Use code welcome20 to receive 20% off your first purchase | Free shipping on orders over $50


Forever chemicals’ detected in all umbilical cord blood

Forever chemicals’ detected in all umbilical cord blood

Toxic PFAS chemicals were detected in every umbilical cord blood sample across 40 studies conducted over the last five years, a new review of scientific literature from around the world has found.

The studies collectively examined nearly 30,000 samples, and many linked fetal PFAS exposure to health complications in unborn babies, young children and later in life. The studies’ findings are “disturbing”, said Uloma Uche, an environmental health science fellow with the Environmental Working Group, which analyzed the peer-reviewed studies’ data.

“Even before you’ve come into the world, you’re already exposed to PFAS,” she said.

PFAS, or per- and polyfluoroalkyl substances, are a class of about 12,000 chemicals commonly used to make products resist water, stains and heat. They are called “forever chemicals” because they do not naturally break down, and accumulate in human bodies and the environment.

The federal government estimates that they are found in 98% of Americans’ blood. The chemicals are linked to birth defects, cancer, kidney disease, liver problems and other health issues, and the EPA recently found effectively no level of exposure to some kinds of PFAS in water is safe.

Humans are exposed to the ubiquitous chemicals via multiple routes. PFAS are estimated to be contaminating drinking water for over 200 million people in the US, and have been found at alarming levels in meat, fish, dairy, crops and processed foods. They are also in a range of everyday consumer products, like clothing, nonstick cookware, food packaging, waterproof clothing, stainguards like Scotchgard and some dental floss.

PFAS in products can be absorbed through the skin, swallowed or breathed in as they break off from products and move through the air.

“The presence of these chemicals is also a threat to pregnant people, serving as first contacts with PFAS before they can pass from the uterus to the developing fetus by way of the umbilical cord,” Uche said.

Scientists focused on umbilical cord blood because the cord is the lifeline between mother and baby. The findings are especially troubling because fetuses are “more vulnerable to these exposures because their developing bodies don’t have the mechanisms to deal with the chemicals”, Uche added.

The studies linked fetal exposure to higher total cholesterol and triglycerides in babies, and changes in their bodies’ bile acids, which can lead to a higher risk of cardiovascular problems later in life.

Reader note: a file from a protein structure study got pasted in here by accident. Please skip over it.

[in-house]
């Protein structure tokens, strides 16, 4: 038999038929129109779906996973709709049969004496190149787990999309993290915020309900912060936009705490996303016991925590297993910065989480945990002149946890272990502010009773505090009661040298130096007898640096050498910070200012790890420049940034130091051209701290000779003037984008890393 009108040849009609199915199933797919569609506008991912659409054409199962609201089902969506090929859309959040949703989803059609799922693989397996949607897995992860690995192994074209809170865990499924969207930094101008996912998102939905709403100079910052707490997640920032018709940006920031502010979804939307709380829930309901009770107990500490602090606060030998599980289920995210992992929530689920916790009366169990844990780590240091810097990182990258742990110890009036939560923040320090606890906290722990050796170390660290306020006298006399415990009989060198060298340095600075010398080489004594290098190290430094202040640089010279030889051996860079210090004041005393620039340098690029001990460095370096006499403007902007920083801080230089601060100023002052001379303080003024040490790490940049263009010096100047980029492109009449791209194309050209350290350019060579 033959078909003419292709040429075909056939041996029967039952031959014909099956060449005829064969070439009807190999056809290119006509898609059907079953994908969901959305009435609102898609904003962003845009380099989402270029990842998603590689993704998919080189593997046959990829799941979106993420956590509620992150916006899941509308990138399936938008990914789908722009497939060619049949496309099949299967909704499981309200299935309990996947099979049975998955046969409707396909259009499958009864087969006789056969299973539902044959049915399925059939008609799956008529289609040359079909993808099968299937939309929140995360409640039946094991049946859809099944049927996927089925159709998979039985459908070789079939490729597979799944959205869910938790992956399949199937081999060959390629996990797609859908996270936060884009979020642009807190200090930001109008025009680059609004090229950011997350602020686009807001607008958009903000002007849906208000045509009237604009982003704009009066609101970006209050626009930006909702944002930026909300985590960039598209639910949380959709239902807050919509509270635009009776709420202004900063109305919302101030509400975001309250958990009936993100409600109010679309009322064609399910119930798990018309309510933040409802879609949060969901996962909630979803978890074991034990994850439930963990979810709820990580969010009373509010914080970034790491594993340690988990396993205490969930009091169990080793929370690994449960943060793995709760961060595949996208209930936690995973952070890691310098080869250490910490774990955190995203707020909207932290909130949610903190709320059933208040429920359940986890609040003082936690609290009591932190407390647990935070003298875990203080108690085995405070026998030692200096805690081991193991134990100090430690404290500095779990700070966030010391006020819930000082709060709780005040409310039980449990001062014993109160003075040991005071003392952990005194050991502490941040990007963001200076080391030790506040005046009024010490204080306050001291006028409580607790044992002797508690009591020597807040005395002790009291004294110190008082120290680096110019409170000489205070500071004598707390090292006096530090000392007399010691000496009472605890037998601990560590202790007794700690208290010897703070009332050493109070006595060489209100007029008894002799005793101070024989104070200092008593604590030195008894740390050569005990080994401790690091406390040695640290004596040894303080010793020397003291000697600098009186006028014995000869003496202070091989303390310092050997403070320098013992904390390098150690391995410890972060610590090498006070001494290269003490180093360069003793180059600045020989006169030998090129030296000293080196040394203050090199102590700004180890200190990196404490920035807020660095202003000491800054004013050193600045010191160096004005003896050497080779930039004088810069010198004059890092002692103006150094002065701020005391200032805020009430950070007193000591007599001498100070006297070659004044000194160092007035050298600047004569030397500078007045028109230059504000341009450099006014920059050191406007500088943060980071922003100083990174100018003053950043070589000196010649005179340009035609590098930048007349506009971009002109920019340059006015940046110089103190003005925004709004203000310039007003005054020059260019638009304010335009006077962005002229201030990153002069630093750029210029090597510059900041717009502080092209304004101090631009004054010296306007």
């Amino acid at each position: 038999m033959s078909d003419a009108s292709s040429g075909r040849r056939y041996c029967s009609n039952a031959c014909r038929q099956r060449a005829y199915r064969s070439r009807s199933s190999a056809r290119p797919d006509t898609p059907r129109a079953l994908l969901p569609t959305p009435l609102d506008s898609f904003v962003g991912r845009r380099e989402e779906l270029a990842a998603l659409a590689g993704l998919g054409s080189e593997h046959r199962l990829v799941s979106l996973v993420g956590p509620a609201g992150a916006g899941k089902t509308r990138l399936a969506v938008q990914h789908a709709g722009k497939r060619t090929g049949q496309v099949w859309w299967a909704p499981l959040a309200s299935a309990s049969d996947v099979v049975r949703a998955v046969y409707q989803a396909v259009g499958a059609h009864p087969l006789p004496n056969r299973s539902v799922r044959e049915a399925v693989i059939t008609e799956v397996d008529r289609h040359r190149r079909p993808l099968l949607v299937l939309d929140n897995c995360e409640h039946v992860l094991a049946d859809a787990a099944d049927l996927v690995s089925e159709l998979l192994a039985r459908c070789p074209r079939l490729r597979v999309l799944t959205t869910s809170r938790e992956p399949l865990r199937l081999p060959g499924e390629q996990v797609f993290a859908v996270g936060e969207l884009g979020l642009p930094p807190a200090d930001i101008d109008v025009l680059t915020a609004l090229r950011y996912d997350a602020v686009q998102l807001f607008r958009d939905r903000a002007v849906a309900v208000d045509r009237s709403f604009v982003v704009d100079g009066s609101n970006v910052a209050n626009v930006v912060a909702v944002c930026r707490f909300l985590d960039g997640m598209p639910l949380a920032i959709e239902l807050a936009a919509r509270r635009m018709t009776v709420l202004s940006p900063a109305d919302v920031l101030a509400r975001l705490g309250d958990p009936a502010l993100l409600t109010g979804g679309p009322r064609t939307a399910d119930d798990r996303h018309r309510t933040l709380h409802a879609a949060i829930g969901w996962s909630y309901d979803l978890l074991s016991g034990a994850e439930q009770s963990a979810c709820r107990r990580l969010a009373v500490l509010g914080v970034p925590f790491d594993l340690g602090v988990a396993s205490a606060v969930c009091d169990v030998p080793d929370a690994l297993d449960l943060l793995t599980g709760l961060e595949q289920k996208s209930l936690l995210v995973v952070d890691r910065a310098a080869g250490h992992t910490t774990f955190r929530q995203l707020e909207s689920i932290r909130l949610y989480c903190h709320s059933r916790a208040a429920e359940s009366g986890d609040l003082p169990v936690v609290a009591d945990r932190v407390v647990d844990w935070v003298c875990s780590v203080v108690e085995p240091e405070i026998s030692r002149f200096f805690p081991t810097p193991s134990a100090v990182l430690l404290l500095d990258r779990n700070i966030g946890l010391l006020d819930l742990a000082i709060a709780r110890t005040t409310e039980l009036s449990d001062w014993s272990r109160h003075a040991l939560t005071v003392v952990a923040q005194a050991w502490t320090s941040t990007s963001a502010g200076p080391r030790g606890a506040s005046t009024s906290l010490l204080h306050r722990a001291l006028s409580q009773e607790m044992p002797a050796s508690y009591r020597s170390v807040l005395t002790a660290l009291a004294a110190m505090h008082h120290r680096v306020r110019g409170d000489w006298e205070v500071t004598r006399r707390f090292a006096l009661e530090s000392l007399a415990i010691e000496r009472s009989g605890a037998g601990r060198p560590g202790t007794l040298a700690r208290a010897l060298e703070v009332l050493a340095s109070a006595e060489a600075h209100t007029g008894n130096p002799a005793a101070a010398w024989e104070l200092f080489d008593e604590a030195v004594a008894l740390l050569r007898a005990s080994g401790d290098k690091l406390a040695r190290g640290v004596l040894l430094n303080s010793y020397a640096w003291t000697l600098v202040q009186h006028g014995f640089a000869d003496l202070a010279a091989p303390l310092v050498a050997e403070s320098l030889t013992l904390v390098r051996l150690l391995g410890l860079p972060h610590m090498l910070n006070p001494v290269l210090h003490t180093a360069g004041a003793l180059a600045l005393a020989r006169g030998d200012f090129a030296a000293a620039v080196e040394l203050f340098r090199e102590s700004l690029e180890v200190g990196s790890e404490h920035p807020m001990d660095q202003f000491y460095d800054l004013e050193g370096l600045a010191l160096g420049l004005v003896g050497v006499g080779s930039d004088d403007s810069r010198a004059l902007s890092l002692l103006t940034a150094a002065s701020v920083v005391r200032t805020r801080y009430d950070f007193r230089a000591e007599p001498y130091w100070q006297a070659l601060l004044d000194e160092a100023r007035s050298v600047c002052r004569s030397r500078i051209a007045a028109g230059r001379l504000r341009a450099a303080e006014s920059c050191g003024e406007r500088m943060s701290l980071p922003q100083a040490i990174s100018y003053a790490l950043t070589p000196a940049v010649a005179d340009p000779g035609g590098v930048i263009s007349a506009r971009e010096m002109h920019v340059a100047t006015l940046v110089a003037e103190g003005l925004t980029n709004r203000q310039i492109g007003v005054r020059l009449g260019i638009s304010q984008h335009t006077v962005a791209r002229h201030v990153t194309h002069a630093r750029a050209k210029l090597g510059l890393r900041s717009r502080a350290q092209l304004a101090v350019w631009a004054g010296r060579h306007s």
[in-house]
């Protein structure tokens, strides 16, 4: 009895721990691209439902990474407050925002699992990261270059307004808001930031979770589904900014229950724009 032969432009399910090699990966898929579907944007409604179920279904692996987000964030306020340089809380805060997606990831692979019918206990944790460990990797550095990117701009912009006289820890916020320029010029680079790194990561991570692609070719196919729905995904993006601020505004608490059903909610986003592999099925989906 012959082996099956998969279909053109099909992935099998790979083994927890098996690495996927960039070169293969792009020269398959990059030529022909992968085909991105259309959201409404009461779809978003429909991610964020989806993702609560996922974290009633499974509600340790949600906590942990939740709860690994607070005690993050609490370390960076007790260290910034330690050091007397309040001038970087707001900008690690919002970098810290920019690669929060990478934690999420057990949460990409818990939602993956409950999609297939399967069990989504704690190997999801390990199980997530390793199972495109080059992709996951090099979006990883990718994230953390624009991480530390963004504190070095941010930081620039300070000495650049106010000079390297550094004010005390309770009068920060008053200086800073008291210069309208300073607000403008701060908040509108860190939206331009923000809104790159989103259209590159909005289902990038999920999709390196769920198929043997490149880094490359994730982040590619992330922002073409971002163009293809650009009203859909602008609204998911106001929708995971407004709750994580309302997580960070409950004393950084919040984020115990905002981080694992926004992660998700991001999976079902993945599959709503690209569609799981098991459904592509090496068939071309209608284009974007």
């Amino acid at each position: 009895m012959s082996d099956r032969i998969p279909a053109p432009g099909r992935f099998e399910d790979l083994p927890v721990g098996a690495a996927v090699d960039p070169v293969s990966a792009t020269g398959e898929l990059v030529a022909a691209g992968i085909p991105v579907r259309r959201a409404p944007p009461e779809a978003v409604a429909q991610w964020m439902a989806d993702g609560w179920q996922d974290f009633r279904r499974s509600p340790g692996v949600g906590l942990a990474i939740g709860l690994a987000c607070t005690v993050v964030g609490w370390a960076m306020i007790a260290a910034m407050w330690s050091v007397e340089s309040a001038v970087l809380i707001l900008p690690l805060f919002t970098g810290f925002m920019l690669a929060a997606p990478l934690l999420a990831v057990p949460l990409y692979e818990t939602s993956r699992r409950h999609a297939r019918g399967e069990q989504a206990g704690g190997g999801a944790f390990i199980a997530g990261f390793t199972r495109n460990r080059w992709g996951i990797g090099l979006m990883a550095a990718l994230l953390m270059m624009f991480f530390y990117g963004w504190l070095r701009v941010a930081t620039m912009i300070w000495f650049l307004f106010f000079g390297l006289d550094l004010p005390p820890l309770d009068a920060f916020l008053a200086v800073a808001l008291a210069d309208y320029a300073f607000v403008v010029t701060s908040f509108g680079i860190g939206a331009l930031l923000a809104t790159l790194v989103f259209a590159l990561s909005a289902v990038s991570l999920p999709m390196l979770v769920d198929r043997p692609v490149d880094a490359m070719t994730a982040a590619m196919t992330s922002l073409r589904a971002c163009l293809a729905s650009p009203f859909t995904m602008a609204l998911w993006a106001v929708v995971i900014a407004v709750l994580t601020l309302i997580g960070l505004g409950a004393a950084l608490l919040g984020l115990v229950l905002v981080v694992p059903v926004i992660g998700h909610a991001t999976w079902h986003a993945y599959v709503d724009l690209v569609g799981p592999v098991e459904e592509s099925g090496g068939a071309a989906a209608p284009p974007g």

Some studies also associated cord blood exposure with disruptions to thyroid glands and microbial cells in the colon.

PFAS can remain in the body for years or even decades, and some studies link fetal exposure to effects throughout childhood and adulthood, including on cognitive function, reproductive function, changes in weight, eczema and altered glucose balance.

The studies identified about 35 different kinds of PFAS compounds, including some newer chemicals that industry and some regulators claim do not accumulate in the body. However, science is limited in the number of PFAS compounds it can detect in blood, so it is highly likely that many more of the chemicals passed on to fetuses.

EWG said the best protection is for women to avoid using products that contain PFAS and use reverse osmosis of granulated activated carbon filters that can filter the chemicals, if they are in a mother’s drinking water.

However, Uche said the findings underscore the need for the Environmental Protection Agency (EPA) and the Food and Drug Administration (FDA) to ban all non-essential uses of PFAS, establish limits for all PFAS compounds in drinking water, stop industrial discharges, and establish limits for PFAS in food.

Despite overwhelming evidence that all PFAS that have been studied are persistent in the environment and toxic, the FDA and EPA have so far resisted banning non-essential uses of the chemicals. The EPA last year rolled out a broad plan designed to rein in the chemicals use and limit exposures, but public health advocates say it falls far short of what the situation demands. It also largely focuses on four out of 12,000 PFAS compounds.

Opok was created to help people reduce chemical and toxin exposure by offering high quality and extremely soft organic clothing.